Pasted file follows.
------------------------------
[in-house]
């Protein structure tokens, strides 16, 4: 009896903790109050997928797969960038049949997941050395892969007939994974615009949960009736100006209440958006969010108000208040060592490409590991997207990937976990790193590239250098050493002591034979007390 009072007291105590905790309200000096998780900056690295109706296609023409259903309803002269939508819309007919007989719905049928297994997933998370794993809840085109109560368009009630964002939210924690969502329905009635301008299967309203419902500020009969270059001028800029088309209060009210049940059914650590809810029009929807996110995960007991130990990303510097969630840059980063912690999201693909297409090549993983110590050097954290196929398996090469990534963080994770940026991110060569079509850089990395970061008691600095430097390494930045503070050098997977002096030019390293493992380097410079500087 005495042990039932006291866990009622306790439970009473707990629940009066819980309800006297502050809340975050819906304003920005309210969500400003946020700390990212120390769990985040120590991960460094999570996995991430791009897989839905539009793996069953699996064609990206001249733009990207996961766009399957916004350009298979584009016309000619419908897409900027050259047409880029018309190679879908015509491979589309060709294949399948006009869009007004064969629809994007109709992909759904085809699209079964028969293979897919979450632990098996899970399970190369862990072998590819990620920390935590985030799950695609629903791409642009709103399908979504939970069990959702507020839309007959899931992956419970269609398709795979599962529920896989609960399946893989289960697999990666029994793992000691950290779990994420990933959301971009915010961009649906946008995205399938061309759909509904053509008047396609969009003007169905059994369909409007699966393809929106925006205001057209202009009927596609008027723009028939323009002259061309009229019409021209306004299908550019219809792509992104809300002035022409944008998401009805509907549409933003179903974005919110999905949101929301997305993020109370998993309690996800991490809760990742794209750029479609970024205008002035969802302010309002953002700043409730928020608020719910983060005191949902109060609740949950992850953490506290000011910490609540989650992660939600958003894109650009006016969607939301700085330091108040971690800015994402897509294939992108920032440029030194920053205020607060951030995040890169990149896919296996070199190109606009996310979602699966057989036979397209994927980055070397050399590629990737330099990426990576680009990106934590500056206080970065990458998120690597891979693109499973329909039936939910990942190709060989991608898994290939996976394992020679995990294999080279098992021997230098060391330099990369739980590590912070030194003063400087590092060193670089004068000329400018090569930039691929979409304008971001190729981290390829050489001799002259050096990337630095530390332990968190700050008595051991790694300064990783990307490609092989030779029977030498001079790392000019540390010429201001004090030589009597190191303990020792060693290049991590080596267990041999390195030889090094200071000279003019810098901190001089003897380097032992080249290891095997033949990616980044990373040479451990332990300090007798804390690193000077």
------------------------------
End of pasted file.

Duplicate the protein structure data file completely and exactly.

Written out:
[in-house]
């Protein structure tokens, strides 16, 4: 009896903790109050997928797969960038049949997941050395892969007939994974615009949960009736100006209440958006969010108000208040060592490409590991997207990937976990790193590239250098050493002591034979007390 009072007291105590905790309200000096998780900056690295109706296609023409259903309803002269939508819309007919007989719905049928297994997933998370794993809840085109109560368009009630964002939210924690969502329905009635301008299967309203419902500020009969270059001028800029088309209060009210049940059914650590809810029009929807996110995960007991130990990303510097969630840059980063912690999201693909297409090549993983110590050097954290196929398996090469990534963080994770940026991110060569079509850089990395970061008691600095430097390494930045503070050098997977002096030019390293493992380097410079500087 005495042990039932006291866990009622306790439970009473707990629940009066819980309800006297502050809340975050819906304003920005309210969500400003946020700390990212120390769990985040120590991960460094999570996995991430791009897989839905539009793996069953699996064609990206001249733009990207996961766009399957916004350009298979584009016309000619419908897409900027050259047409880029018309190679879908015509491979589309060709294949399948006009869009007004064969629809994007109709992909759904085809699209079964028969293979897919979450632990098996899970399970190369862990072998590819990620920390935590985030799950695609629903791409642009709103399908979504939970069990959702507020839309007959899931992956419970269609398709795979599962529920896989609960399946893989289960697999990666029994793992000691950290779990994420990933959301971009915010961009649906946008995205399938061309759909509904053509008047396609969009003007169905059994369909409007699966393809929106925006205001057209202009009927596609008027723009028939323009002259061309009229019409021209306004299908550019219809792509992104809300002035022409944008998401009805509907549409933003179903974005919110999905949101929301997305993020109370998993309690996800991490809760990742794209750029479609970024205008002035969802302010309002953002700043409730928020608020719910983060005191949902109060609740949950992850953490506290000011910490609540989650992660939600958003894109650009006016969607939301700085330091108040971690800015994402897509294939992108920032440029030194920053205020607060951030995040890169990149896919296996070199190109606009996310979602699966057989036979397209994927980055070397050399590629990737330099990426990576680009990106934590500056206080970065990458998120690597891979693109499973329909039936939910990942190709060989991608898994290939996976394992020679995990294999080279098992021997230098060391330099990369739980590590912070030194003063400087590092060193670089004068000329400018090569930039691929979409304008971001190729981290390829050489001799002259050096990337630095530390332990968190700050008595051991790694300064990783990307490609092989030779029977030498001079790392000019540390010429201001004090030589009597190191303990020792060693290049991590080596267990041999390195030889090094200071000279003019810098901190001089003897380097032992080249290891095997033949990616980044990373040479451990332990300090007798804390690193000077």